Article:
A web page is split up into generalized, reusable, elements (I'll call
these buckets since content gets "poured" into them). Font and color
attributes are declared for each bucket, defining content- and/or layout-specific
functional areas (header, border, link, etc.) as applicable;
then defining sub-attributes for these areas.
The goal then, is to use these buckets to build up each web page. Since the
attributes of each bucket-type are defined functionally, rather than by
appearance, this facilitates syndication (different font/color schemes per partner), because
the value of each parameter can be changed without obfuscating the function of that
Once all of the functional elements of each bucket type (and also those basic values applicable to an entire page)
have been formulated, the result will be transferred to a Cascading Style Sheet (CSS). Each cobrand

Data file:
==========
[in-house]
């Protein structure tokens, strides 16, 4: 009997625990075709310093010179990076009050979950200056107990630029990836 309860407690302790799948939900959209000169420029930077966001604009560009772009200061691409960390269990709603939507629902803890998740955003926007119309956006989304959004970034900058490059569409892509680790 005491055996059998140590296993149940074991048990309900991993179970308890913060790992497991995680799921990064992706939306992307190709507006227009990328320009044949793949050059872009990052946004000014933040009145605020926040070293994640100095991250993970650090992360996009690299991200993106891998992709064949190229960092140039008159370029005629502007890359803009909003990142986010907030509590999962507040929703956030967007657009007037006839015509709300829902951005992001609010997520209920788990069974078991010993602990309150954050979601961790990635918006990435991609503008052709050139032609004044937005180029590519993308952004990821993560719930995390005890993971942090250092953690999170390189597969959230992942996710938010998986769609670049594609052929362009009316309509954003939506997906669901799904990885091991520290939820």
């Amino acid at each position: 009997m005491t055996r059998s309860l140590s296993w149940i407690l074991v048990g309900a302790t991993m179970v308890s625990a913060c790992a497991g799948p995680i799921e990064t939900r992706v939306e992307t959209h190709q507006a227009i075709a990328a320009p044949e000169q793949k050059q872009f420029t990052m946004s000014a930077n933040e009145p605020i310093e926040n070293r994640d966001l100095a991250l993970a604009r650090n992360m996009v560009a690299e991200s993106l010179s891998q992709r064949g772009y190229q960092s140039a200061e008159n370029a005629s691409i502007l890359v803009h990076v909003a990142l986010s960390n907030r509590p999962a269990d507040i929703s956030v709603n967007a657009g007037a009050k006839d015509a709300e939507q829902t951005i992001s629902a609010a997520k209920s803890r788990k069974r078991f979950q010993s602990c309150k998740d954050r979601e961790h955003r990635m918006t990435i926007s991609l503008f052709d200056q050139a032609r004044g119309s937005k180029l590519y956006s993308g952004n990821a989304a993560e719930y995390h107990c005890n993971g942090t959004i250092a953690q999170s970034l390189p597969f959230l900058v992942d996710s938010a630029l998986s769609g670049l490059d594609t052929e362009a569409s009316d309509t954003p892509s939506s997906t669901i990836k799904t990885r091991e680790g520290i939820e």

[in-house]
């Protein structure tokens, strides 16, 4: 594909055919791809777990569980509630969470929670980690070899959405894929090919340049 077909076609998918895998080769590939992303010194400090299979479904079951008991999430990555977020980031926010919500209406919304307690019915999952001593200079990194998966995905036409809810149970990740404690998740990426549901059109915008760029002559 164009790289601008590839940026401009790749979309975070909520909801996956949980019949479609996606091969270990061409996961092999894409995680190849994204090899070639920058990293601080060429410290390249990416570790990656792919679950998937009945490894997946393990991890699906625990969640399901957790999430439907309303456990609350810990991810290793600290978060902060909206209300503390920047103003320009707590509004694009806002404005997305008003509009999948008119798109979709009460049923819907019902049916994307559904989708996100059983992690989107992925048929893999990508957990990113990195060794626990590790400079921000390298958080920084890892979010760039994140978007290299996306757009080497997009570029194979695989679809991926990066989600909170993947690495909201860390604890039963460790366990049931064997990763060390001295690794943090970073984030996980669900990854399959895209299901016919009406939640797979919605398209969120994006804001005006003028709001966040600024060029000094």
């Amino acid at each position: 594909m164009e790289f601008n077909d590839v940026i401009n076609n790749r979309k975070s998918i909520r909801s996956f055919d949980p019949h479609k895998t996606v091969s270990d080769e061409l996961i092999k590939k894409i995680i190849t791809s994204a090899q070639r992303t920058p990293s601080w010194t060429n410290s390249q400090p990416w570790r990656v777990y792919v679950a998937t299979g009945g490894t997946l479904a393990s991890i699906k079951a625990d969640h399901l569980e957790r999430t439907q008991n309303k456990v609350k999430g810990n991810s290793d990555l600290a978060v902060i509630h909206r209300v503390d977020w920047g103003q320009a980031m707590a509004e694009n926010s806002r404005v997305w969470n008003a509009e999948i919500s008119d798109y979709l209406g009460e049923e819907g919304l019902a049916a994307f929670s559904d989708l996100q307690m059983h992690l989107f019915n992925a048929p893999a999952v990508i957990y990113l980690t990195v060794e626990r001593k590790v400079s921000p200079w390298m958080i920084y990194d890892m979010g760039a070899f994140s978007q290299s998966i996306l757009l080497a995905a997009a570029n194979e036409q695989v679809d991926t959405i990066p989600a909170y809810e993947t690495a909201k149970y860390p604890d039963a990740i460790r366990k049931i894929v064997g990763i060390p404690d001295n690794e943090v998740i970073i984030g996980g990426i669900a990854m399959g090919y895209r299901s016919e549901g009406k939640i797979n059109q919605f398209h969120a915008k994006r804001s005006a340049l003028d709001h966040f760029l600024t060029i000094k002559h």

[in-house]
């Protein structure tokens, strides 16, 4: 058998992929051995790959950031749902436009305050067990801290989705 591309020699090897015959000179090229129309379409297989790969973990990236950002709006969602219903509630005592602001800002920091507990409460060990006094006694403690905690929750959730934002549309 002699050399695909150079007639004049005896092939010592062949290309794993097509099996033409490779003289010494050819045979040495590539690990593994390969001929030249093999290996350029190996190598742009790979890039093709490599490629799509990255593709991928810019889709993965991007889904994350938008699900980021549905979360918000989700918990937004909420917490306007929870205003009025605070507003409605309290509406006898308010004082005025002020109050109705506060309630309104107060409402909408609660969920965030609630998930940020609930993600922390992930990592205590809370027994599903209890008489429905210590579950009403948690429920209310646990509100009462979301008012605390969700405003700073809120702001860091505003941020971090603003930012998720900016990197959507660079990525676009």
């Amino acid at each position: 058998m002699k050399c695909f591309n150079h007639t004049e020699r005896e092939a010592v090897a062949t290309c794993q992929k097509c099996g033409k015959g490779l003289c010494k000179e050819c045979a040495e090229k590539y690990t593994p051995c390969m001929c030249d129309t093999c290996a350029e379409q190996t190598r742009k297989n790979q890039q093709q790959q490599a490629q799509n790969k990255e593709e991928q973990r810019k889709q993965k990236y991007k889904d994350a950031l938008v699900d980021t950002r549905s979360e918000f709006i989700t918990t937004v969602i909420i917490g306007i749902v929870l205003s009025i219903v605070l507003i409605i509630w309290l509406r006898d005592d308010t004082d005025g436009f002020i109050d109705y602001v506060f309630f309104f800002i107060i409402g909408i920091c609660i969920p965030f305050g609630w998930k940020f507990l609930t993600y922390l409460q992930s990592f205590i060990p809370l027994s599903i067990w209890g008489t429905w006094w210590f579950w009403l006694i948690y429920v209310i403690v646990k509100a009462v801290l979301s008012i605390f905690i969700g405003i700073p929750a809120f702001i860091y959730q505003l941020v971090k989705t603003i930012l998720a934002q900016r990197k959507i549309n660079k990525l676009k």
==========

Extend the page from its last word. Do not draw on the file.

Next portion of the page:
will have its own copy of the CSS, with values of the various significant parameters (fonts/colors) set according to the
cobrands wishes (e.g., matching their main site).
A pitfall to avoid is to NEVER use an existing attribute (e.g. CSS class) based on the
CURRENT value. In other words, NEVER use a parameter because it is "blue", instead, use it
because it is "header background color". Likewise, NEVER use a parameter for a function
other than for that which it has been defined--e.g., NEVER use "header background color" for the
footer or navbar background, else you confuse the function-specific nature of all the parameters, and
syndication efforts become exponentially more difficult and inflexible. For example, a color change to the header background
will then affect other unknown areas, say, the alt offset color on the artist trading card--or something!